Resolving the disparity in FDI attraction

October 02, 2018 | 16:22
(0) user say
There is a disconcerting disparity between the FDI performance of the cities and provinces of Vietnam, which is a major issue to be solved by the nation's future FDI strategy.
resolving the disparity in fdi attraction
FDI attraction and development has been progressing at an uneven pace across Vietnam

Blazing disparity in attracting FDI

More than a month ago, Binh Phuoc organised an investment promotion conference as a result of which the province has won capital commitments worth $1 billion. However, despite issuing new and attractive policies, Binh Phuoc has yet to attract large investment capital, as its total accumulated foreign invested capitl was $2.33 billion as of September 20, bringing it the 28th position in the “All-time list of localities attracting the most FDI in Vietnam.”

Interestingly, Binh Phuoc and Binh Duong were both separated from Song Be province more than 20 years ago. Despite offering conditions closely similar to those in Binh Phuoc, Binh Duong—after 30 years attracting FDI—ranks in the 3rd position with over $30.8 billion.

Similarly, Vinh Phuc and Phu Tho were split from Vinh Phu more than 20 years ago. At the time, Phu Tho had more advantages, including Viet Tri city with industrial parks and river ports. Vinh Phuc drew in VND300 billion ($13.2 million) for the state budget, three times as much as Vinh Phuc.

During these 20 years, by seizing the advantages at hand, Vinh Phuc became one of Vietnam’s powerhouses. Attracting major investors like Toyota, Honda, and Piaggio has contributed to the province’s revolutionary transformation. Though Vinh Phuc is not yet one of the top-ranking FDI destinations, the $4.29 billion investment attracted is remarkable, especially compared to Phu Tho’s $1.19 billion.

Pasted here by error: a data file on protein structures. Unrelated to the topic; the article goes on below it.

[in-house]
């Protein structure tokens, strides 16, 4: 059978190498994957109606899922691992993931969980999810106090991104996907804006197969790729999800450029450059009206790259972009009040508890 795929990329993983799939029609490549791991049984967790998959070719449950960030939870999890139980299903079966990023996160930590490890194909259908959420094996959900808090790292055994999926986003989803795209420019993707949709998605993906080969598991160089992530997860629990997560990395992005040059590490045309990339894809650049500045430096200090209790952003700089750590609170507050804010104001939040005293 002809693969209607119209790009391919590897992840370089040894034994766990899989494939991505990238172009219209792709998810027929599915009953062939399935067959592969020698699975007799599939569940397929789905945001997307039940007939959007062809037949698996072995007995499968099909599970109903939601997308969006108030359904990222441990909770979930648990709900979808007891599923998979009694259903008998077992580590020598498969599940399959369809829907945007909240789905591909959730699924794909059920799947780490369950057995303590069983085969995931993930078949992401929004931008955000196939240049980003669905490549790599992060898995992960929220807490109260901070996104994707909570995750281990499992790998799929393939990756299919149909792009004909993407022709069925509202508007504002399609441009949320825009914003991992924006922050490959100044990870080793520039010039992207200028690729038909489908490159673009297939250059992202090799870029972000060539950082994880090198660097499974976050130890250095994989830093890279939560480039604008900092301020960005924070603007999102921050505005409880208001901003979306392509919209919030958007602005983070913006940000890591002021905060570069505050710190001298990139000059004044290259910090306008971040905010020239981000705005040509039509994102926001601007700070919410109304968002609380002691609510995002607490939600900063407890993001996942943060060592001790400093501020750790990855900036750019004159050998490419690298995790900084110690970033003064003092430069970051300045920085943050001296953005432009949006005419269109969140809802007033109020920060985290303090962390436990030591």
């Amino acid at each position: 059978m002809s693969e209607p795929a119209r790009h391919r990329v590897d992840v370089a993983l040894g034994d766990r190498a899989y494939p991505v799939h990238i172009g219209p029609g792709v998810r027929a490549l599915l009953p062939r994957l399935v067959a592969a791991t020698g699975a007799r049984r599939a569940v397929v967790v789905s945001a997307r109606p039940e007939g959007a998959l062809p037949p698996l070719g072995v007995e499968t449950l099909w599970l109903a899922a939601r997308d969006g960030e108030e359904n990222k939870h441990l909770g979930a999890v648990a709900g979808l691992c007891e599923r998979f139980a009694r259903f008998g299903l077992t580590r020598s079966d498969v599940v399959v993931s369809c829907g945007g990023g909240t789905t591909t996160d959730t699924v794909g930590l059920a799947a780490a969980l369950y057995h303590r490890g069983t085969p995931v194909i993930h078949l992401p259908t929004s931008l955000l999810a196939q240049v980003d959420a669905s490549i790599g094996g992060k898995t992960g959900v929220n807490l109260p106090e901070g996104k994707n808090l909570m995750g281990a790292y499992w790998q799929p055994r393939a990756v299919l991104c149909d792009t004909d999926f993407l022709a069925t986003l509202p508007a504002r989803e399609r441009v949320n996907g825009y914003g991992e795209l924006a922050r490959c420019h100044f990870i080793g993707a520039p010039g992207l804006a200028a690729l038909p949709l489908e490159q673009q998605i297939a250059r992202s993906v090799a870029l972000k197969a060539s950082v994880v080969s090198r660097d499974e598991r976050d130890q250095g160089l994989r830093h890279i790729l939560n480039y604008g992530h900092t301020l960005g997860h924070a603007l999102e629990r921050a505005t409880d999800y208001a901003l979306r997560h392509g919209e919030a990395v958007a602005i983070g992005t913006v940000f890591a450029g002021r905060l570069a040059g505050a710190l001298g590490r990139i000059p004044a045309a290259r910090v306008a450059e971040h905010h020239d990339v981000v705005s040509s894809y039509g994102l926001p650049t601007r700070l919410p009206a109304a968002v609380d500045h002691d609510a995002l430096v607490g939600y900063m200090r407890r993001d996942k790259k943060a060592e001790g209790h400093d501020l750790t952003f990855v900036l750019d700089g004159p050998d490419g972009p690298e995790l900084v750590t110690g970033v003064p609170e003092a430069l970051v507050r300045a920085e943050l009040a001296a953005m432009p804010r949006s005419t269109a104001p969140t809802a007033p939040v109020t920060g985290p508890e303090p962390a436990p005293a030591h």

Resolving the disparity in foreign invested capital attraction among provinces and cities was emphasised not only in FDI attraction orientation for the coming period, which is being drafted by Vietnam Ministry of Planning and Investment, but also in New-generation FDI Attraction Strategy for the period of 2018-2030.

These two typical examples were quoted by the Foreign Investment Agency (FIA) in its report on Vietnam’s 30 years of FDI attraction, emphasising the giant gap between cities and provinces in attracting FDI.

When designing the New-Generation FDI Attraction Strategy for the period of 2018-2030, specialists from the International Finance Corporation gave the same statement. According to this report, more than 70 per cent of FDI is now concentrated in 11 out of 63 cities provinces of Vietnam, which account for only 33 per cent of the population.

The FIA’s report showed that all of the country’s cities and provinces have acquired foreign invested capital. However, capital flows mostly converge upon Ho Chi Minh City ($44.4 billion) and Hanoi ($32.9 billion). Besides Binh Duong occupying the third rank, there are also Ba Ria-Vung Tau ($29.6 billion) and Dong Nai ($28.2 billion). In the bottom of the list are Dien Bien, Lai Chau, and Ha Giang, which have only attracted a few millions of dollars.